• Jose Seoane Fernandez

    Jose Seoane Fernandez

    Instructor, Stanford Cancer Institute

    Bio Throughout my doctoral training, I focused on methods development and application for bioinformatics and machine learning approaches. During my postdoctoral training I contributed to the development of machine learning based approaches and applied them to cardiovascular and cancer genetic data. My current interest are in the development of methods to investigate how different layers of (epi)genomic data can be integrated in order to establish a holistic view of the molecular mechanisms underlying cancer initiation and progression and drug resistance.

  • Nigam H. Shah, MBBS, PhD

    Nigam H. Shah, MBBS, PhD

    Associate Professor of Medicine (Biomedical Informatics) and of Biomedical Data Science

    Current Research and Scholarly Interests My research group studies ontology-based approaches to annotate, index, integrate and analyze unstructured information available in biomedicine for the purpose of enabling data-driven analytics in medicine and health care.

  • Sumit Shah

    Sumit Shah

    Clinical Assistant Professor, Medicine - Oncology

    Bio Dr. Sumit Shah specializes in the management of advanced urologic malignancies such as prostate, kidney, bladder, and testicular cancers. He also serves as an investigator on numerous clinical trials, with a focus on novel immunotherapy agents. His academic interests also include digital health technologies and novel healthcare delivery services, both in the domestic and international setting. Dr. Shah graduated with distinction in biomedical engineering from Duke University, received his medical doctorate from Stanford University, and Masters in Public Health from Harvard University. He completed his internal medicine residency at the University of California, San Francisco (UCSF) where he stayed on faculty for one year before returning to Stanford for his fellowship training in medical oncology, where he now serves on the faculty.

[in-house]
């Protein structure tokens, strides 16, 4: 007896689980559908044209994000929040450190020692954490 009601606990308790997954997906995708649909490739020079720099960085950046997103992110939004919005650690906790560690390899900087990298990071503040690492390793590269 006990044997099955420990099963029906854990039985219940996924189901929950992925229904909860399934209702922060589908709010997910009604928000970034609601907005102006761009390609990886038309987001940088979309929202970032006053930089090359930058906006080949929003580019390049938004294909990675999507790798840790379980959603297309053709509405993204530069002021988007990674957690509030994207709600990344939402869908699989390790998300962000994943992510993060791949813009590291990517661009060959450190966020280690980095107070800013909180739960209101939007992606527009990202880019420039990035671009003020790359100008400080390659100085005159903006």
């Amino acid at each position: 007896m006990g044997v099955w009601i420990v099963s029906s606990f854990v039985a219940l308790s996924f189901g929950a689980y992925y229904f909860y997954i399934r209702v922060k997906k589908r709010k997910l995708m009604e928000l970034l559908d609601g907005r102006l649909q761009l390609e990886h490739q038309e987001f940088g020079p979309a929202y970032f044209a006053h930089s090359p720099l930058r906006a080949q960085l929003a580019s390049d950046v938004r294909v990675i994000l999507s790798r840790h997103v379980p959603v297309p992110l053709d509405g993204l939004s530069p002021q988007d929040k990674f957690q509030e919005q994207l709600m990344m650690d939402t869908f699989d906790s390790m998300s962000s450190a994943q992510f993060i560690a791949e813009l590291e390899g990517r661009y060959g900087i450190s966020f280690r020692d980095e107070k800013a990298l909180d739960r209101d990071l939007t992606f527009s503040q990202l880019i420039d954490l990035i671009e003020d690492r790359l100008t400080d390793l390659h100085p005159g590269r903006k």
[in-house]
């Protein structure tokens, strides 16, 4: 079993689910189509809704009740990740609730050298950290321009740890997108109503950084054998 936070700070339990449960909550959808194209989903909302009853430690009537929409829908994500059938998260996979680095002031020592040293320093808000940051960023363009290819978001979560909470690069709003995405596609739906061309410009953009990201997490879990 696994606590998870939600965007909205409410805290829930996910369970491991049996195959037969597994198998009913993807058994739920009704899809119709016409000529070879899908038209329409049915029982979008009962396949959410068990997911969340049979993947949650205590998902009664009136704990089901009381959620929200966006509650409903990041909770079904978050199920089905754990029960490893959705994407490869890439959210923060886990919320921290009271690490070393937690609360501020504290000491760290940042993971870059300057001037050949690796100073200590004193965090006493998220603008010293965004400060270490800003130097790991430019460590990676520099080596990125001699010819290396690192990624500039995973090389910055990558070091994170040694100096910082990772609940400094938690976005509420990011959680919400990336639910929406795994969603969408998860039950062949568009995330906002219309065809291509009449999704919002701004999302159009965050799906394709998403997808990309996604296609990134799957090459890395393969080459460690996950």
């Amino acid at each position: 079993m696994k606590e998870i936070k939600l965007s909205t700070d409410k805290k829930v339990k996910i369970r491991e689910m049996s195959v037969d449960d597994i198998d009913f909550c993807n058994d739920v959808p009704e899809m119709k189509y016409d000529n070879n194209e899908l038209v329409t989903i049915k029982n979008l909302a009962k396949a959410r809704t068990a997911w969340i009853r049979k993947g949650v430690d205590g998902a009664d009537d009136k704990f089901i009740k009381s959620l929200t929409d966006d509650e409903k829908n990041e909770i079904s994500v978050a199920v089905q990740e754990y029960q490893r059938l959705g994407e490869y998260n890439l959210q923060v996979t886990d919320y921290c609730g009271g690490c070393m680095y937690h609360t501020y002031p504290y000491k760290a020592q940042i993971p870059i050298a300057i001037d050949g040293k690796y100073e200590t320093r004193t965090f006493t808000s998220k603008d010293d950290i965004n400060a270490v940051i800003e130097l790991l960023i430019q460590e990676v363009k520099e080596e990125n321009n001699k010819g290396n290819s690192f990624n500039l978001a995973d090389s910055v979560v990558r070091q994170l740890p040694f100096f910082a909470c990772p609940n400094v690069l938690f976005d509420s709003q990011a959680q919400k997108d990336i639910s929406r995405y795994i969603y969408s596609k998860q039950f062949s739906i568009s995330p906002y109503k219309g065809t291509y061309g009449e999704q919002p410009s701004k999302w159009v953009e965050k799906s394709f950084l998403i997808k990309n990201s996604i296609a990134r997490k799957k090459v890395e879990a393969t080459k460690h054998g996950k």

• Andrew A. Shelton, MD, FACS, FACRS

    Andrew A. Shelton, MD, FACS, FACRS

    Clinical Professor, Surgery - General Surgery

    Current Research and Scholarly Interests Multimodality treatment of rectal cancer
    Sphincter preserving procedures for rectal cancer
    Laparoscopic colon and rectal surgery
    Surgical education

  • Jeanne Shen

    Jeanne Shen

    Assistant Professor of Pathology at the Stanford University Medical Center

    Current Research and Scholarly Interests Gastrointestinal and pancreatobiliary pathology, with major emphasis on GI and pancreatic neoplasia, inflammatory bowel disease, and the application of artificial intelligence and other emerging technologies to digital pathology.

  • Gavin Sherlock

    Gavin Sherlock

    Associate Professor of Genetics

    Current Research and Scholarly Interests Evolution and the adaptive landscape using yeast as a model; Defining yeast transcriptomes; chromosomal evolution in hybrid yeast species